Ron Jaworski is out at "Monday Night Football."
ESPN announced Wednesday that the analyst would be removed from the network's signature broadcast beginning in August. Mike Tirico and Jon Gruden will operate as a two-man booth.
Jaworski will remain at the network and appear on various programs, including "Countdown" and "Matchup."
The longtime ESPN analyst had been in the MNF booth since 2007, replacing Joe Theismann after one season. He was supposed to add a respected football voice to a broadcast that included Tony Kornheiser. He dutifully played that role for two years until Jon Gruden was brought in as Kornheiser's replacement. It was all downhill from there.
When Jaworski appears on other ESPN shows, he's an insightful football mind who breaks down X's and O's with clarity. His "NFL Matchup" program is the best on television for real football analysis. There was none of that on "Monday Night Football." Jaworski stuck to talking points, spoke in cliches and offered little, if any, breakdown of what was happening on the field. It was like a college professor being forced to teach third grade and not having any idea how to relate to his new surroundings. The addition of Gruden exacerbated the problem. Suddenly there were two football guys in the booth and they seemed to be in competition for who could say the most without saying anything at all.
This paragraph, from a December article in The New Yorker about Gruden, was a perfect microcosm of Jaws' time in the booth:
When it was Jaworski's turn, he issued a stern proclamation. "Call me crazy, but I'm really excited for Tyler Palko tonight," he said, and a roomful of skeptical sports producers erupted in laughter. Jaworski had given himself the thankless task of building up the Chiefs, praising them as much as he could without putting his own credibility at risk. Perhaps viewers would buy into the idea, however far-fetched, that Palko would emerge as the night's underdog hero. Later that day, as Jaworski was making a cup of coffee in the ESPN bus, he tried the line again. "Call me crazy, but I'm excited about Tyler Palko," he said. He exhaled. "I've got to sell this," he said to himself.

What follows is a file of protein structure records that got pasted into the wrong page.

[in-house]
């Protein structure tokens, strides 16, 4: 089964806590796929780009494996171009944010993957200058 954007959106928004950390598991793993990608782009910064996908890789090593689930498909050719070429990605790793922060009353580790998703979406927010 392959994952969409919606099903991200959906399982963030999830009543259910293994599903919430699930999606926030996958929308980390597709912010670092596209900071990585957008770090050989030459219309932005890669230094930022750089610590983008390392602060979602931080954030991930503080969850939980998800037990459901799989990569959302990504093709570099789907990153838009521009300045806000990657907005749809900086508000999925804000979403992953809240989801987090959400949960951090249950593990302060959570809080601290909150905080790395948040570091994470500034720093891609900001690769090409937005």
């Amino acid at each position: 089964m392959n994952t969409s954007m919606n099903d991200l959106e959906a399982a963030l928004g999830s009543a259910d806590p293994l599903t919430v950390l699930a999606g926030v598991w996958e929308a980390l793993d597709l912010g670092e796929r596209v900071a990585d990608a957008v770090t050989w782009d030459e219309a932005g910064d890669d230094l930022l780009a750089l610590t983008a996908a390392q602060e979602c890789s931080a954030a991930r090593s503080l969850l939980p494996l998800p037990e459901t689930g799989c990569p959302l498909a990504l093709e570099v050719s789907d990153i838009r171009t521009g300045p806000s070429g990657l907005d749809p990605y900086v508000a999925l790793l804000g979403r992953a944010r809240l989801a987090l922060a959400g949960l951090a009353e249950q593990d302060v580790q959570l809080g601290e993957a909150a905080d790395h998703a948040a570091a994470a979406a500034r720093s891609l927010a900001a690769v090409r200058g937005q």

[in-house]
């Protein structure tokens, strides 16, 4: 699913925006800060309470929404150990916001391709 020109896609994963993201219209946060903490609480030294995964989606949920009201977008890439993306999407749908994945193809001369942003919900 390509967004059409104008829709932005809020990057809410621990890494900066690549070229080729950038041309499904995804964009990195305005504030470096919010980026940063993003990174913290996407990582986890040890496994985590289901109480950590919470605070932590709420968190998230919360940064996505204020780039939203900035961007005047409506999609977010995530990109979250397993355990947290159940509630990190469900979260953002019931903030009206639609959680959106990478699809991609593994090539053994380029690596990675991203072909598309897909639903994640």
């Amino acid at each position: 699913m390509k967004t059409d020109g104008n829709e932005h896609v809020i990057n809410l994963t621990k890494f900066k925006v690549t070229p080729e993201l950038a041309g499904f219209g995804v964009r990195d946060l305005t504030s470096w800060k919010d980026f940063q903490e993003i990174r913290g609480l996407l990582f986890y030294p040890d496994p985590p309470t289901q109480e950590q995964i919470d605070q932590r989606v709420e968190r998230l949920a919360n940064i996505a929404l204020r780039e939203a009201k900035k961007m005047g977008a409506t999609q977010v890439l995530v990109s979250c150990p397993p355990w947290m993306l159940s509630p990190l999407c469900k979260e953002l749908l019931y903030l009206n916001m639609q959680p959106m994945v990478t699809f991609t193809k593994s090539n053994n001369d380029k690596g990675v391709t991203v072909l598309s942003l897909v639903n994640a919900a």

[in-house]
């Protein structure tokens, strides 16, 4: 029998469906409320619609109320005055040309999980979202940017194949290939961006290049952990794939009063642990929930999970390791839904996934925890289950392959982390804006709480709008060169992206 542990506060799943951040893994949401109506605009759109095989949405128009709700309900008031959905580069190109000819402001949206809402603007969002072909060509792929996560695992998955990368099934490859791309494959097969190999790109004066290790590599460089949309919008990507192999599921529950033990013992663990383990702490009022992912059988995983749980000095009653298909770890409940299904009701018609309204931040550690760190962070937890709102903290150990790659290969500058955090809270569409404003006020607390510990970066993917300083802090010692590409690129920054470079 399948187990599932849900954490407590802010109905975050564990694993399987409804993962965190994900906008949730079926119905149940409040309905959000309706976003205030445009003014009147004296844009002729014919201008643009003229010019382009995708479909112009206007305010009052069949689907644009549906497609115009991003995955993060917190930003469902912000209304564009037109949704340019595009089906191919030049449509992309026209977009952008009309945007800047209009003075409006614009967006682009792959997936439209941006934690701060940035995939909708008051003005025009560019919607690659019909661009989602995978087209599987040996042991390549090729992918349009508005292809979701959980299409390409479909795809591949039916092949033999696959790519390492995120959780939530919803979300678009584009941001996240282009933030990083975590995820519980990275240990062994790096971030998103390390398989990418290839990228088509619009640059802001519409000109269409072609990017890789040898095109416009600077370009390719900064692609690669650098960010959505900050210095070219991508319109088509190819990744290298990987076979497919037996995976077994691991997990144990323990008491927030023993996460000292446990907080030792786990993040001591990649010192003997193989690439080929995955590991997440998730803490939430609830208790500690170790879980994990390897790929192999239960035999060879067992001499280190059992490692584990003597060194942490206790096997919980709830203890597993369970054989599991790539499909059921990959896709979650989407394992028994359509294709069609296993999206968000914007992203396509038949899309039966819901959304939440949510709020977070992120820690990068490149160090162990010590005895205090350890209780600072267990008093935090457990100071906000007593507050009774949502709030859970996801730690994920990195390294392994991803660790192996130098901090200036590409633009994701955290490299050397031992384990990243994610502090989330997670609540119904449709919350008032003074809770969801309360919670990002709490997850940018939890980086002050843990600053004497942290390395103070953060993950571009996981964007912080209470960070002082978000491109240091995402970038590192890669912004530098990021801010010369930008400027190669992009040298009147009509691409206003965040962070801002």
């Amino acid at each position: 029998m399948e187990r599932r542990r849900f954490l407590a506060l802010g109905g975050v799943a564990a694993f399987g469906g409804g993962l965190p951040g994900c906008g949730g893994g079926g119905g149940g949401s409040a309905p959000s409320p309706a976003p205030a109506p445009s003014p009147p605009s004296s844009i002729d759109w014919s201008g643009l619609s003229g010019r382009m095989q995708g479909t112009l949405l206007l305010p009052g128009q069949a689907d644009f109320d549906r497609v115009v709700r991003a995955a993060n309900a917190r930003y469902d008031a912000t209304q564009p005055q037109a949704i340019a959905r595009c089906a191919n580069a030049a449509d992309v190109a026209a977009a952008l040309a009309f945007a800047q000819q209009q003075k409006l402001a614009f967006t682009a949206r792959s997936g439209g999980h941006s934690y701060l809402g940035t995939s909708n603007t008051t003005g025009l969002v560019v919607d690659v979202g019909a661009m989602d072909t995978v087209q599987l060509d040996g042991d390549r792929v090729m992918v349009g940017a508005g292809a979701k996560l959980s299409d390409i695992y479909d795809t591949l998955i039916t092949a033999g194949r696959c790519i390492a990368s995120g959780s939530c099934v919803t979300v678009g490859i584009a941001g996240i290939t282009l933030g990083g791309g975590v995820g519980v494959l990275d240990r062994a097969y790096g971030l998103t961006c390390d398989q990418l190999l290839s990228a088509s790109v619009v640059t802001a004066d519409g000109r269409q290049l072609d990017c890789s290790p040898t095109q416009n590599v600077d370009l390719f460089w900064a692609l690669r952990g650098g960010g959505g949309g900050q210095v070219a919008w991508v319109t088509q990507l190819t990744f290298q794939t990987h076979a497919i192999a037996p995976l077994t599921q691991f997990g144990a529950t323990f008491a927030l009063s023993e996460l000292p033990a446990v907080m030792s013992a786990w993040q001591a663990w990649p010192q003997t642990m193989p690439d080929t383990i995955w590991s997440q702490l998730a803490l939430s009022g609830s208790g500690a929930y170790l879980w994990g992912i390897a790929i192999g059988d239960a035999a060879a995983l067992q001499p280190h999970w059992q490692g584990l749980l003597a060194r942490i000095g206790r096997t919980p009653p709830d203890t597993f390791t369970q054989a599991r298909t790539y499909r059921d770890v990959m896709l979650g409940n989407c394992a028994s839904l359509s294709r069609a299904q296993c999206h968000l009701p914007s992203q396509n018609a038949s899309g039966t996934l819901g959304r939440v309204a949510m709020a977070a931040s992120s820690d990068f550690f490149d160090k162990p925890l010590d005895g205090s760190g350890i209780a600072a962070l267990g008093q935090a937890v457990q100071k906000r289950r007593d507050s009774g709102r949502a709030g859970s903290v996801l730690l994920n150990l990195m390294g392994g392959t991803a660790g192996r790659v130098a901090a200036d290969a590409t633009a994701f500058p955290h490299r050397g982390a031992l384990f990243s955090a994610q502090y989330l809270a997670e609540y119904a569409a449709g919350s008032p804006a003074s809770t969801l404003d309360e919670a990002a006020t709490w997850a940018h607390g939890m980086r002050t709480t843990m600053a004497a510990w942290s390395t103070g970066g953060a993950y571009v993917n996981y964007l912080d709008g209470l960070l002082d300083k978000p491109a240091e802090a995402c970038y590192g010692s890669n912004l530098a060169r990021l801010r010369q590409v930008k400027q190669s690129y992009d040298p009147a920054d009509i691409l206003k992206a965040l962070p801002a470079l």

He became a carnival barker, not a football analyst. That may have been his own doing or based on the suggestions of ESPN producers. Regardless, the mentality to promote the game rather than describe it, which seems to be shared by Tirico and Gruden, is a big reason why "Monday Night Football" has become borderline unwatchable in recent years. It's not a football game anymore; it's a promotional vehicle. (That's only going to get worse when Gruden is given a bigger stage.)
Jaws was out of place. His football knowledge didn't change, it was the forum he had in which to disseminate it.
ESPN played up Jaworski's new role in a press release, but it's hard to consider this anything but a demotion. He goes from being in the booth for the network's marquee telecast to fighting for airtime on "Sunday NFL Countdown" with Cris Carter.
"I am grateful for having the once-in-a-lifetime opportunity of working on 'Monday Night Football' the past five seasons with Mike Tirico, Jon Gruden and so many other talented people behind the scenes who make the show so great, and I look forward to bringing my passion and knowledge of the game to more fans in more places than ever before on any and all football topics," Jaworski said in the statement.
The last two-man booth on "Monday Night Football" was Al Michaels and John Madden. ESPN has used three-man teams since acquiring rights to the telecast in 2006.
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